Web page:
|by Anonymous||reply 13||12/26/2010|
%0D Petsmart.com carries diaper pants and other supplies for incontinent male dogs. See the link. %0D %0D Hang in there OP. A few years ago, I went through this issue with my elderly Lab. The diapers worked well, even with a dog of his size.
|by Anonymous||reply 14||12/26/2010|
Cheers to older dogs! god, I love them. %0D %0D %0D Try the doggie diapers OP. If he isn't in pain, try everything under the sun to help him.%0D %0D %0D Cheers to the cat lovers too.. I know they are reading here.. because I always read their threads too.%0D %0D
|by Anonymous||reply 15||12/26/2010|
Been through this myself with several dogs over the years, and ruined carpets. Here's what I've learned:%0D %0D It may simply be an urinary tract infection, so good thing that you're seeing the vet.%0D %0D If it not an urinary tract infection, consider belly bands. %0D %0D Note that the belly bands at Petco, etc. are awful, ill-fitting, etc. -- Look into some of the other belly band websites where they make the belly band (basically like a cumberbund) according to the measurements of your dog, and even using fabric you select. Once you find a supplier that has the quality and fit that works for you, you will want several of these so you'll have a clean one when others are in the wash. You put a pad inside to absorb the urine, but you will still want to change the bands themselves daily.%0D %0D Hope this helps, and good luck.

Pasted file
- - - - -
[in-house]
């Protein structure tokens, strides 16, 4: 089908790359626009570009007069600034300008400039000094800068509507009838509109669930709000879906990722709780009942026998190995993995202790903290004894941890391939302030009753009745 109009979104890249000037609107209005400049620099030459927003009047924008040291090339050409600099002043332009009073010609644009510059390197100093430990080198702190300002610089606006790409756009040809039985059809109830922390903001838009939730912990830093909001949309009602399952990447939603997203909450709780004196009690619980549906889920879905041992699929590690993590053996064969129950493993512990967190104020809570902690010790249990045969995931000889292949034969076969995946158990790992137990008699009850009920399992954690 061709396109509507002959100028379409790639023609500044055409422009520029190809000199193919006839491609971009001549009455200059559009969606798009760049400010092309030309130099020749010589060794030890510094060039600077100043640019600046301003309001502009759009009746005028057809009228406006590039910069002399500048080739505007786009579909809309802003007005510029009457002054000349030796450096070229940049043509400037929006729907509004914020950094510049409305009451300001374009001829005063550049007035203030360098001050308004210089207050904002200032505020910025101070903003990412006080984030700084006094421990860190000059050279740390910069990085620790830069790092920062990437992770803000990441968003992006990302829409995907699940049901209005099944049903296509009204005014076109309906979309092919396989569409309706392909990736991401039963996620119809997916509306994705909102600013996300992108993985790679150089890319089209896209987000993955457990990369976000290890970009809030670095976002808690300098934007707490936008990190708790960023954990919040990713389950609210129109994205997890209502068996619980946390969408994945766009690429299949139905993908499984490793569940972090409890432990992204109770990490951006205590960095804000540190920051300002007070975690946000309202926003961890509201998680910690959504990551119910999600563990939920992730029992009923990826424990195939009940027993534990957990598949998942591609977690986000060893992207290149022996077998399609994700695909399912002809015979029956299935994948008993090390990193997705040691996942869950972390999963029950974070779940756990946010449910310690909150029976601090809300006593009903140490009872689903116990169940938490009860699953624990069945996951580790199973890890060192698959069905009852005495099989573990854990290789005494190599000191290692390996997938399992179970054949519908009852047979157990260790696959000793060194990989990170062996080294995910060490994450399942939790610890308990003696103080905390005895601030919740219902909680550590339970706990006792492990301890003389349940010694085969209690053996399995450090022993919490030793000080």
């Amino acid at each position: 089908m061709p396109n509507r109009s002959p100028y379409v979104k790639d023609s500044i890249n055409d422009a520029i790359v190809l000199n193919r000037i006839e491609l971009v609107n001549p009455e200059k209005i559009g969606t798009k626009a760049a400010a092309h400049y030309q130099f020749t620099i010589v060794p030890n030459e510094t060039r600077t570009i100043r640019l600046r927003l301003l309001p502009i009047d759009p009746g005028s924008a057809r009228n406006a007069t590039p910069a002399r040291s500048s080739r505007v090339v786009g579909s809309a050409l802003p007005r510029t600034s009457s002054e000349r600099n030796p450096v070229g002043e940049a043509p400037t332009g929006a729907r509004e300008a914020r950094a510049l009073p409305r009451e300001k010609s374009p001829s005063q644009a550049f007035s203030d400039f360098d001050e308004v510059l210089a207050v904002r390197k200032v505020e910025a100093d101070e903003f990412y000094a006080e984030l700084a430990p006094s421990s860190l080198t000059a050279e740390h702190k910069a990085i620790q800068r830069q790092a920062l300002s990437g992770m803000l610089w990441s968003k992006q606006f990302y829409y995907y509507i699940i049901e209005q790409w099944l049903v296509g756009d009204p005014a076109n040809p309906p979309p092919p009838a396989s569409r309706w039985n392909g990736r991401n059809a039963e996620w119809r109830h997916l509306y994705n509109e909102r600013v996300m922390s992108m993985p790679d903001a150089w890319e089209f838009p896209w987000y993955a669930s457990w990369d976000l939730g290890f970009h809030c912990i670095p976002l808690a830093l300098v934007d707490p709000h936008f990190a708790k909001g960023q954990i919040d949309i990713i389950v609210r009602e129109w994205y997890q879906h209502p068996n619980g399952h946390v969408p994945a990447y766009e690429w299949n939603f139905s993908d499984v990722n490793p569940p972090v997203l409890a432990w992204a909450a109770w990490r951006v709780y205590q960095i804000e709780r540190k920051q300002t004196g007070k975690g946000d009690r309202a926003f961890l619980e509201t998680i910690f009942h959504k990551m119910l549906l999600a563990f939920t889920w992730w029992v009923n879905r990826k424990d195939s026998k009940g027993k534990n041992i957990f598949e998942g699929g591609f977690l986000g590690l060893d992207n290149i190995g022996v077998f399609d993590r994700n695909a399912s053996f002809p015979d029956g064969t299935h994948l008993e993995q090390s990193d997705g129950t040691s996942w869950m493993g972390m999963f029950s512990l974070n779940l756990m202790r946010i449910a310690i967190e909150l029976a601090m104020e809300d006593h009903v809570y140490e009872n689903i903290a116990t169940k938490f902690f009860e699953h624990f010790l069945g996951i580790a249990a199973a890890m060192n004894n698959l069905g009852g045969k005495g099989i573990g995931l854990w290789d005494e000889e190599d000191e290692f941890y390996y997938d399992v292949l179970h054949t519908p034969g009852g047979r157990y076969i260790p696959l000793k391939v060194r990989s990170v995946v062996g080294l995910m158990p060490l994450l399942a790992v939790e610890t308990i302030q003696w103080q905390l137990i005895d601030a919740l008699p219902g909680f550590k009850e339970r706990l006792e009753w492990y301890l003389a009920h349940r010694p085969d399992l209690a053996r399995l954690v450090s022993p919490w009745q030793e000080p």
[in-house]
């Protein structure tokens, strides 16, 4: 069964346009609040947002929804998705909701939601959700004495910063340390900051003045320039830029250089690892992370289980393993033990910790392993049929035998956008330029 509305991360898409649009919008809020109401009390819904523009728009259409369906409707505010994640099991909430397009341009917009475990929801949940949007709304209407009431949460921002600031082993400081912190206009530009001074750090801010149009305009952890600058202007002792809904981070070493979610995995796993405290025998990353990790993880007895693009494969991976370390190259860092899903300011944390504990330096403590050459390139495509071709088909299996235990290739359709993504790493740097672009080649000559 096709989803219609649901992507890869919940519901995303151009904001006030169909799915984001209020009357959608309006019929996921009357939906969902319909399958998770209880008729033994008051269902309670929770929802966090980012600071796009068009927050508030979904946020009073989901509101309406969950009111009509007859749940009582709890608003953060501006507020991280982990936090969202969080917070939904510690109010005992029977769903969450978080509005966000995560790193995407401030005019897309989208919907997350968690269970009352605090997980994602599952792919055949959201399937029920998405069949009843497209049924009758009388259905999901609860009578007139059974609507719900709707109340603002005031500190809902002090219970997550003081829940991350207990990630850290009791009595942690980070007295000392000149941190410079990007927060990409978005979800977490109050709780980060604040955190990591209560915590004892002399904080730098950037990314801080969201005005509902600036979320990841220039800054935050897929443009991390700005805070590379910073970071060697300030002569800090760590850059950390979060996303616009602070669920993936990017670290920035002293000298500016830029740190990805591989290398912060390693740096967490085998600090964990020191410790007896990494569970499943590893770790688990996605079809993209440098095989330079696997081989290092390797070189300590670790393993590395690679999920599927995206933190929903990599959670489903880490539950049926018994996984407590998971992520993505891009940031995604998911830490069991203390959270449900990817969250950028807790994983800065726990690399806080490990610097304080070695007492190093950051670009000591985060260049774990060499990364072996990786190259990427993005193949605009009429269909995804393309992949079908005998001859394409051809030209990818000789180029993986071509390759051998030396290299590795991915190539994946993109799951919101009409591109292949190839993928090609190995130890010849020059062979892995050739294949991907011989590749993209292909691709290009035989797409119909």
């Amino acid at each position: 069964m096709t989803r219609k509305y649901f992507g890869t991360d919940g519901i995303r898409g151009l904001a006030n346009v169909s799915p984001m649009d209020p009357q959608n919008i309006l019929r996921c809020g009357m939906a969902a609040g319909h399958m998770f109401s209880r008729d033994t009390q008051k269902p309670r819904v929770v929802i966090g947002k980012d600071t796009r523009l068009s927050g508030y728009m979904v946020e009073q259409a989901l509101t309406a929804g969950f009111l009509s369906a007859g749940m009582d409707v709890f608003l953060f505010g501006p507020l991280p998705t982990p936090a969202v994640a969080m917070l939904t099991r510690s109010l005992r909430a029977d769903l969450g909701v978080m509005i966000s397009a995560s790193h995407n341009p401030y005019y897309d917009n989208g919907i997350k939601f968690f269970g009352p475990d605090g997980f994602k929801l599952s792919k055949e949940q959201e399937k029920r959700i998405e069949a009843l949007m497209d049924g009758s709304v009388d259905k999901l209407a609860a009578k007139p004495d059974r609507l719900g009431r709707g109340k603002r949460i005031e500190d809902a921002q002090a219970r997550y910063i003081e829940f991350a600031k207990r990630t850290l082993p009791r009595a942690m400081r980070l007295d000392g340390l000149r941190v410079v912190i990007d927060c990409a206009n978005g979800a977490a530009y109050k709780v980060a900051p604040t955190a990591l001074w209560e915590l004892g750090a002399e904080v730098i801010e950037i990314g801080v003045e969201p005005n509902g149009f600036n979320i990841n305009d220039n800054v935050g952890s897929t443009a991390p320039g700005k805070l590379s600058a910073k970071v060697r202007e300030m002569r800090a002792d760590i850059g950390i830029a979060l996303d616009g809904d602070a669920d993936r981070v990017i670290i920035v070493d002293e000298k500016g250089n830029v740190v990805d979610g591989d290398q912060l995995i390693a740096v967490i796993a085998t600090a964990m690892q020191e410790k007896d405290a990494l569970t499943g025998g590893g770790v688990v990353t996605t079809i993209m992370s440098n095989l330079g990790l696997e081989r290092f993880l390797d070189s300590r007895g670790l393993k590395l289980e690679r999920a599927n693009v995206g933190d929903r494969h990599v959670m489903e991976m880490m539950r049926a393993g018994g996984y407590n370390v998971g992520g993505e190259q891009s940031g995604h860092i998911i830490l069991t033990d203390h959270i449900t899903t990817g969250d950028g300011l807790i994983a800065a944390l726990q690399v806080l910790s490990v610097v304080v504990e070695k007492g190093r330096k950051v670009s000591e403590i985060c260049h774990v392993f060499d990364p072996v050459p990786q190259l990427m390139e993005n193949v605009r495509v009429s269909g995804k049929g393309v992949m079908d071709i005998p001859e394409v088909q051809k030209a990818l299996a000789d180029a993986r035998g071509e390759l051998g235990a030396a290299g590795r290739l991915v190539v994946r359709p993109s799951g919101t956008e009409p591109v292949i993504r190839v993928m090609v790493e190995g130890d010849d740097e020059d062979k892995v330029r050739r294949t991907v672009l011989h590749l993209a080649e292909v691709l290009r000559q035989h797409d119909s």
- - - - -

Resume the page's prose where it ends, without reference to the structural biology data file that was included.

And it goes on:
|by Anonymous||reply 16||12/26/2010|
This past week I had to put my 15 year old dog down. I still cry daily. She was incontinent for the last 11 months due to renal failure and I suspect from complications of a splenic hemangioma. She was put on desmopressin and it was somewhat effective, but didn't totally eliminate the incontinence.
As far as diapers go, I found that the dog diapers still allowed leakage because they cut the tail hole too large. So, I would use child diapers and cut a tail hole only big enough for the tail to fit through. Worked like a charm.
I wish you the best of luck OP...
|by Anonymous||reply 17||12/26/2010|
No advice for OP, as my dog never had this problem, but I'm happy to report that R5 passed away about half an hour ago. No need to grieve folks, it was time.
|by Anonymous||reply 18||12/26/2010|
Best to wait until the vet does a blood panel and urinalysis, OP. Treatment/management options will depend on the cause. If your dog is unneutered, odds are high he's got prostate problems. Or it could be chronic renal failure, or a number of other things. Good luck.
|by Anonymous||reply 19||12/26/2010|
My 12-year old un-neutered male mutt developed urine spotting problems (with blood) and it was indeed due to enlarged prostate. Had him snipped and he's been a happy pup, although he's gained a few pounds.
|by Anonymous||reply 20||12/26/2010|
OP, check to see if your dog may have "Cushings" disease. The vet can give better details than I, but it causes your dog to have to urinate ALL the time.%0D %0D My dog has it.
|by Anonymous||reply 21||12/26/2010|
65 Seconals and a bottle of Scotch
|by Anonymous||reply 22||12/26/2010|